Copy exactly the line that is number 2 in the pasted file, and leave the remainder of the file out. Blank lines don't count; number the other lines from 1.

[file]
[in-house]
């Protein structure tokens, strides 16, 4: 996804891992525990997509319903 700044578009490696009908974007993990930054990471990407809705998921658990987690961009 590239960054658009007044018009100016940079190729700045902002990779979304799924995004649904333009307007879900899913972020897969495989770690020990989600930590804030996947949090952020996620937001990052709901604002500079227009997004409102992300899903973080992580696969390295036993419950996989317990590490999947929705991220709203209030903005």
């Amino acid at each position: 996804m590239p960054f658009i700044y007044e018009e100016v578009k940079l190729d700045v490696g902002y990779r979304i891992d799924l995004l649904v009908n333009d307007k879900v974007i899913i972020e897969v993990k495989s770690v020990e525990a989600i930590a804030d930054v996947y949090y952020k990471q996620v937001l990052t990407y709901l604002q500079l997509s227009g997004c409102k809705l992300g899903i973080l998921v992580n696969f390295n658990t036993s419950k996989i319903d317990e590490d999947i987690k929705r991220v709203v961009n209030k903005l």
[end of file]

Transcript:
């Protein structure tokens, strides 16, 4: 996804891992525990997509319903 700044578009490696009908974007993990930054990471990407809705998921658990987690961009 590239960054658009007044018009100016940079190729700045902002990779979304799924995004649904333009307007879900899913972020897969495989770690020990989600930590804030996947949090952020996620937001990052709901604002500079227009997004409102992300899903973080992580696969390295036993419950996989317990590490999947929705991220709203209030903005």